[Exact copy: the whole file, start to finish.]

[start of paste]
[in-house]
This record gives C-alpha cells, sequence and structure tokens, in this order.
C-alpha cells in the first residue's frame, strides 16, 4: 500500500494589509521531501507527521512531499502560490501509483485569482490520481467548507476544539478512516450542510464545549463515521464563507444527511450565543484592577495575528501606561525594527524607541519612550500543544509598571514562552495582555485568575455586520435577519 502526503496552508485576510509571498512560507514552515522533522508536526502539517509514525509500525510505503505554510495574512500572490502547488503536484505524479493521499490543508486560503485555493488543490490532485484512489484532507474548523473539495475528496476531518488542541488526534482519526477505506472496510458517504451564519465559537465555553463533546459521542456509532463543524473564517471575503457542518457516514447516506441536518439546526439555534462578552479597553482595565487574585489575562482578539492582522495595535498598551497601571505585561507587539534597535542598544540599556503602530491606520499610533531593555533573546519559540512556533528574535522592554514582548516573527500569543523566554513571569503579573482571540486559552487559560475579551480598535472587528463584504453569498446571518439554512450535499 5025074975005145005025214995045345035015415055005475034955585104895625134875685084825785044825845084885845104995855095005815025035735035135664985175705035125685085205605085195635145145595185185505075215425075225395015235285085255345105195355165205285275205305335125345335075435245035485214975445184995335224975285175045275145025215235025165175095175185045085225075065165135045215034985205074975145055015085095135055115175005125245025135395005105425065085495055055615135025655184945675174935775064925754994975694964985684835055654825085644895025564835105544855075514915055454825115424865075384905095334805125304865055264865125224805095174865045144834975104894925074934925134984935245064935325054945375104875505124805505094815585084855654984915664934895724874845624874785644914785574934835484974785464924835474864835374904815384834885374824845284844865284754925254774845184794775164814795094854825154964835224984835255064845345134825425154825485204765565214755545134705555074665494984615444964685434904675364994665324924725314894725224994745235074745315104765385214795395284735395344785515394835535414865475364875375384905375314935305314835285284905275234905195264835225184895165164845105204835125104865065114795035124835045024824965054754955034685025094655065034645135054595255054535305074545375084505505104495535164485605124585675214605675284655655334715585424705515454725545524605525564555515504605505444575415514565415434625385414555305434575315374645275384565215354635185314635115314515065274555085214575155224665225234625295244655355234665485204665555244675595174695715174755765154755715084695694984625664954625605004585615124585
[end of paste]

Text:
[in-house]
This record gives C-alpha cells, sequence and structure tokens, in this order.
C-alpha cells in the first residue's frame, strides 16, 4: 500500500494589509521531501507527521512531499502560490501509483485569482490520481467548507476544539478512516450542510464545549463515521464563507444527511450565543484592577495575528501606561525594527524607541519612550500543544509598571514562552495582555485568575455586520435577519 502526503496552508485576510509571498512560507514552515522533522508536526502539517509514525509500525510505503505554510495574512500572490502547488503536484505524479493521499490543508486560503485555493488543490490532485484512489484532507474548523473539495475528496476531518488542541488526534482519526477505506472496510458517504451564519465559537465555553463533546459521542456509532463543524473564517471575503457542518457516514447516506441536518439546526439555534462578552479597553482595565487574585489575562482578539492582522495595535498598551497601571505585561507587539534597535542598544540599556503602530491606520499610533531593555533573546519559540512556533528574535522592554514582548516573527500569543523566554513571569503579573482571540486559552487559560475579551480598535472587528463584504453569498446571518439554512450535499 5025074975005145005025214995045345035015415055005475034955585104895625134875685084825785044825845084885845104995855095005815025035735035135664985175705035125685085205605085195635145145595185185505075215425075225395015235285085255345105195355165205285275205305335125345335075435245035485214975445184995335224975285175045275145025215235025165175095175185045085225075065165135045215034985205074975145055015085095135055115175005125245025135395005105425065085495055055615135025655184945675174935775064925754994975694964985684835055654825085644895025564835105544855075514915055454825115424865075384905095334805125304865055264865125224805095174865045144834975104894925074934925134984935245064935325054945375104875505124805505094815585084855654984915664934895724874845624874785644914785574934835484974785464924835474864835374904815384834885374824845284844865284754925254774845184794775164814795094854825154964835224984835255064845345134825425154825485204765565214755545134705555074665494984615444964685434904675364994665324924725314894725224994745235074745315104765385214795395284735395344785515394835535414865475364875375384905375314935305314835285284905275234905195264835225184895165164845105204835125104865065114795035124835045024824965054754955034685025094655065034645135054595255054535305074545375084505505104495535164485605124585675214605675284655655334715585424705515454725545524605525564555515504605505444575415514565415434625385414555305434575315374645275384565215354635185314635115314515065274555085214575155224665225234625295244655355234665485204665555244675595174695715174755765154755715084695694984625664954625605004585615124585